Tony Cliff: defender of state capitalism
The death in April of Tony Cliff, leading figure in the Socialist Workers Party, and, before that, the International Socialists (1962-76) and the Socialist Review Group (1950-62), was greeted with expressions of solidarity and criticism from his fellow Trotskyists. For the SWP it was an opportunity to declare that "his unique intellectual contribution was to describe, in the late 1940s, the Soviet Union as state capitalist, and therefore imperialist" (Paul Foot in the Guardian 11/4/00). In his autobiography Cliff says that he thought about the question for two months and then "One early morning I jumped out of bed" and told his wife "‘Russia is not a workers’ state but state capitalist’".
The class nature of the Russian state
Revolutionaries (a category which does not include Cliff) have developed an understanding of the nature of the state in Russia as an integral part of their defence of working class interests. As early as 1918 the Russian communist left were warning of the dangers of state capitalism. In the 1930s, while the degenerating Trotskyists used the idea of a ‘proletarian’ sof a ‘proletarian’ state as grounds for the unconditional defence of the USSR, other revolutionaries wrestled seriously with this fundamental issue. For the German and Dutch Left there was state capitalism, but a tendency to put into question the proletarian nature of the 1917 revolution. For the Treint group in France there was state capitalism, but they were going toward the idea that it was a new form of system, neither proletarian nor bourgeois. The comrades of the Italian Left were more cautious. They saw the state in Russia as proletarian, because of its origins in the revolution of 1917, but increasingly becoming part of international capitalism - as it was recognised by the US, and "Russia’s entry into the League of Nations immediately poses the question of Russia’s participation in one of the imperialist blocs for the next war" (Bilan no 2, December 1933). While the Italian Left grappled with the Russian question they were quite clear on the rejection of any defence of the USSR.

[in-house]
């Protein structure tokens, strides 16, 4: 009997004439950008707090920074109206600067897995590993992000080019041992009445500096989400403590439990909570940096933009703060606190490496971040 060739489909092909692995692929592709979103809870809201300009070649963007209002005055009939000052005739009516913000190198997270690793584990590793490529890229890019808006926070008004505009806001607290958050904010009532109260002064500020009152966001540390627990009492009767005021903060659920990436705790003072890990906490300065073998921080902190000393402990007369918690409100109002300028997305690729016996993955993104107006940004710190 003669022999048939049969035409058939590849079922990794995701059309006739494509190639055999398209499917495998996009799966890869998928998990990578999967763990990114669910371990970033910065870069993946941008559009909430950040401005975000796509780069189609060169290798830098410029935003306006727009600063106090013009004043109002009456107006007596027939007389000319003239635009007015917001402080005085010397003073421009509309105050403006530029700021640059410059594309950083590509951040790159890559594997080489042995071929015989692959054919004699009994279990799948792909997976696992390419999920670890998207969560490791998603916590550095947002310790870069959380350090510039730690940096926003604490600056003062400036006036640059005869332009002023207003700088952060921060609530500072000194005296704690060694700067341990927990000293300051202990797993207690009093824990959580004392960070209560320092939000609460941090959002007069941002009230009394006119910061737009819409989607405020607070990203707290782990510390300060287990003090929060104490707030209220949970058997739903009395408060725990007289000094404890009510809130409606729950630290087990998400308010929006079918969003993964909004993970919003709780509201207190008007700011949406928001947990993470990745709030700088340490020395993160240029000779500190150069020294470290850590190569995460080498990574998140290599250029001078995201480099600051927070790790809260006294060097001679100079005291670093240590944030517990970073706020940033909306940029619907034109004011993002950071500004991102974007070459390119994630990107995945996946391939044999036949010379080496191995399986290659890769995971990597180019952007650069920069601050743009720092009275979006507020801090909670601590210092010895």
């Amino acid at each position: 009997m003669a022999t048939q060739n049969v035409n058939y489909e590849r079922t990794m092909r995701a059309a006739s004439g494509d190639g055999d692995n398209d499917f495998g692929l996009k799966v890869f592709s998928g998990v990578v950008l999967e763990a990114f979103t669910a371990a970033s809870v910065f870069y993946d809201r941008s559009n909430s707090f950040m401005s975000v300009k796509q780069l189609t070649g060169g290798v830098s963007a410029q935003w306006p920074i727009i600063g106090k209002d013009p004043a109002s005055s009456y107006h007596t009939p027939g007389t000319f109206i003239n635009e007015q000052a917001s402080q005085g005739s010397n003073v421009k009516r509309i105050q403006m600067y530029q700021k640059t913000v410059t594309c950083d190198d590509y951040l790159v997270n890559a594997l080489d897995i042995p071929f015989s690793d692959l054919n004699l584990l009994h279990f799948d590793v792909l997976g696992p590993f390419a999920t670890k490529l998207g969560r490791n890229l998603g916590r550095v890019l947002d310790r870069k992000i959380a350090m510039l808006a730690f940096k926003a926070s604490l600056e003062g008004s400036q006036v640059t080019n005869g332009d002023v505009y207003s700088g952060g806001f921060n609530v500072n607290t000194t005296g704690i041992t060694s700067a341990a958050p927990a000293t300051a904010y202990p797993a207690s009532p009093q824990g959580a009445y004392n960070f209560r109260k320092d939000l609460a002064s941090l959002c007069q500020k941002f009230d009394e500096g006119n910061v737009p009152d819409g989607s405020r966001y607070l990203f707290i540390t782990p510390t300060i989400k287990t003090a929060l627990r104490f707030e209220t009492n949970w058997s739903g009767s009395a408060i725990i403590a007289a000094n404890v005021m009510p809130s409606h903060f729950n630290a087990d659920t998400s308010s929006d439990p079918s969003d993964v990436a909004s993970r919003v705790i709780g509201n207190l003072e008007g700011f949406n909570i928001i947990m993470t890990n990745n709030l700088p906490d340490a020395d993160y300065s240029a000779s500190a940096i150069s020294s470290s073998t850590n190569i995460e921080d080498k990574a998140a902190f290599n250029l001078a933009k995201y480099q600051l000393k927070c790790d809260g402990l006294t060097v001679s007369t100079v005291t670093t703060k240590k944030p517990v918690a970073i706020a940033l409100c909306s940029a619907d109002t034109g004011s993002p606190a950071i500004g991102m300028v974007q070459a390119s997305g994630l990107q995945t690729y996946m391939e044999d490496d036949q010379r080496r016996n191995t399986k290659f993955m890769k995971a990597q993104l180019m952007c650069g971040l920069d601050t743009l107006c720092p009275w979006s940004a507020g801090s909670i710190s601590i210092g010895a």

Russia’s participation in the Second World War settled the question. The ex-Trotskyists of the Revolutionare Kommunisten Deutschlands (RKD), for example, dropped their defence of the USSR and, influenced by Ciliga’s book The Russian Enigma, defined Russia as state capital defined Russia as state capitalist. G Munis broke from Trotskyism over the defence of any imperialist camp and denounced Russia as state capitalist. The majority of the Italian Fraction of the Communist Left broke from "the great lie of the ‘proletarian nature’ of the Russian state and to show it for what it is, to reveal its counter-revolutionary, capitalist and imperialist nature and function. It is enough to note that the goal of production remains the extraction of surplus value, to affirm the capitalist character of the economy" (Bulletin International de Discussion no 6, June 1944).
Trotskyism’s defence of imperialist war
While revolutionaries in the Second World War took an internationalist position against both ‘democratic’ and ‘fascist’ camps, the Trotskyist movement defended Allied imperialism. In defending the imperialisms of the democracies and Stalinist Russia (and some Trotskyists in France and Belgium sided with German imperialism) they became part of capitalism’s political apparatus. Just as Social Democracy went over to capitalism during the First World War, so it was with the Trotskyists and the Second. Their activity ever since has been determined by the needs of the bourgeoisie.
This, then, is the context of Cliff’s ‘ground-breaking’ work in the late 1940s. Cliff arrived in Britain in September 1946. He joined the Revolutionary Communist Party, a Trotskyist organisation made up of the merger of a number of groups that had all shown their loyalty to British imperialism. They had all, for example, called for a Labour government during the war, a period when Labour was a major constituent of the coalition government, with a particular commitment to the repression of the struggles of the working class. Cliff and his various groups always defended Trotskyism’s participation in the war "It was not possible to simply call for the defeat of one’s ruling class ... It was necessary to defend democracy against fascism" (Socialist Review May 1995).